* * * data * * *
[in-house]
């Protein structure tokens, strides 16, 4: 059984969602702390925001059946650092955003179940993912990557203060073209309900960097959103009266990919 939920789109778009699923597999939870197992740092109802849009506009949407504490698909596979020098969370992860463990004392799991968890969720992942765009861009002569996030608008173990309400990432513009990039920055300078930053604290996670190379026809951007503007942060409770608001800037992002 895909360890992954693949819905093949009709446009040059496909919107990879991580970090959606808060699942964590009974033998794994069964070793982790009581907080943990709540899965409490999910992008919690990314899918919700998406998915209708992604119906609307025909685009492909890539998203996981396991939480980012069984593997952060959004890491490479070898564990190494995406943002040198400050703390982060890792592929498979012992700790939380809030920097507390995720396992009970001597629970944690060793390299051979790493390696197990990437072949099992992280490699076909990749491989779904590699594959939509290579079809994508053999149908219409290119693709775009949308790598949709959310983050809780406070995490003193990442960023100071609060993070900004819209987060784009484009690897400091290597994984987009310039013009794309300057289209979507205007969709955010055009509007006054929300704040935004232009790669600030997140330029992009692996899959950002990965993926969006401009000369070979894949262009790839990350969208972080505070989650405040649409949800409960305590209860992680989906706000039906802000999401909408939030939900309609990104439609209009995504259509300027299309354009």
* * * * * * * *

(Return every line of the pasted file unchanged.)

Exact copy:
[in-house]
């Protein structure tokens, strides 16, 4: 059984969602702390925001059946650092955003179940993912990557203060073209309900960097959103009266990919 939920789109778009699923597999939870197992740092109802849009506009949407504490698909596979020098969370992860463990004392799991968890969720992942765009861009002569996030608008173990309400990432513009990039920055300078930053604290996670190379026809951007503007942060409770608001800037992002 895909360890992954693949819905093949009709446009040059496909919107990879991580970090959606808060699942964590009974033998794994069964070793982790009581907080943990709540899965409490999910992008919690990314899918919700998406998915209708992604119906609307025909685009492909890539998203996981396991939480980012069984593997952060959004890491490479070898564990190494995406943002040198400050703390982060890792592929498979012992700790939380809030920097507390995720396992009970001597629970944690060793390299051979790493390696197990990437072949099992992280490699076909990749491989779904590699594959939509290579079809994508053999149908219409290119693709775009949308790598949709959310983050809780406070995490003193990442960023100071609060993070900004819209987060784009484009690897400091290597994984987009310039013009794309300057289209979507205007969709955010055009509007006054929300704040935004232009790669600030997140330029992009692996899959950002990965993926969006401009000369070979894949262009790839990350969208972080505070989650405040649409949800409960305590209860992680989906706000039906802000999401909408939030939900309609990104439609209009995504259509300027299309354009």